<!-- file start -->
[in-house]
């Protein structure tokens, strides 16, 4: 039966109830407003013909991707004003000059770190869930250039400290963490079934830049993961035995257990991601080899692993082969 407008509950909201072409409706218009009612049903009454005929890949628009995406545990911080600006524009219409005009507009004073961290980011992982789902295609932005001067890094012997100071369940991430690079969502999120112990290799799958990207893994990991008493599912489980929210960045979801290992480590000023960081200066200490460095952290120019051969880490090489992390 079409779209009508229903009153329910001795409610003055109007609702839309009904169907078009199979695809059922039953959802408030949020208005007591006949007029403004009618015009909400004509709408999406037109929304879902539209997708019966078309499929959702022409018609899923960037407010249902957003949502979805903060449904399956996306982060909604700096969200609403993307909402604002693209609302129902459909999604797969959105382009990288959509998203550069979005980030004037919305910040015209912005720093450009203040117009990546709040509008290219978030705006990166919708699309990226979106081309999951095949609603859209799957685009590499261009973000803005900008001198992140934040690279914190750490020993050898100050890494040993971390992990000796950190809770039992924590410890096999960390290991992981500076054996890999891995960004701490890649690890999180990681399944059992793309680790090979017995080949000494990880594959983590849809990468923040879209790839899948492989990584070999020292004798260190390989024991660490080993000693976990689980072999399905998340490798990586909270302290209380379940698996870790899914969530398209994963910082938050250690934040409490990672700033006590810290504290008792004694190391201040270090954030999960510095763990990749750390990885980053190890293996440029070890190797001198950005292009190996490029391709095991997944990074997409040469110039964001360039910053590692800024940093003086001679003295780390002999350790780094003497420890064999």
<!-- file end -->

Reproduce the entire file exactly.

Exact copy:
[in-house]
């Protein structure tokens, strides 16, 4: 039966109830407003013909991707004003000059770190869930250039400290963490079934830049993961035995257990991601080899692993082969 407008509950909201072409409706218009009612049903009454005929890949628009995406545990911080600006524009219409005009507009004073961290980011992982789902295609932005001067890094012997100071369940991430690079969502999120112990290799799958990207893994990991008493599912489980929210960045979801290992480590000023960081200066200490460095952290120019051969880490090489992390 079409779209009508229903009153329910001795409610003055109007609702839309009904169907078009199979695809059922039953959802408030949020208005007591006949007029403004009618015009909400004509709408999406037109929304879902539209997708019966078309499929959702022409018609899923960037407010249902957003949502979805903060449904399956996306982060909604700096969200609403993307909402604002693209609302129902459909999604797969959105382009990288959509998203550069979005980030004037919305910040015209912005720093450009203040117009990546709040509008290219978030705006990166919708699309990226979106081309999951095949609603859209799957685009590499261009973000803005900008001198992140934040690279914190750490020993050898100050890494040993971390992990000796950190809770039992924590410890096999960390290991992981500076054996890999891995960004701490890649690890999180990681399944059992793309680790090979017995080949000494990880594959983590849809990468923040879209790839899948492989990584070999020292004798260190390989024991660490080993000693976990689980072999399905998340490798990586909270302290209380379940698996870790899914969530398209994963910082938050250690934040409490990672700033006590810290504290008792004694190391201040270090954030999960510095763990990749750390990885980053190890293996440029070890190797001198950005292009190996490029391709095991997944990074997409040469110039964001360039910053590692800024940093003086001679003295780390002999350790780094003497420890064999």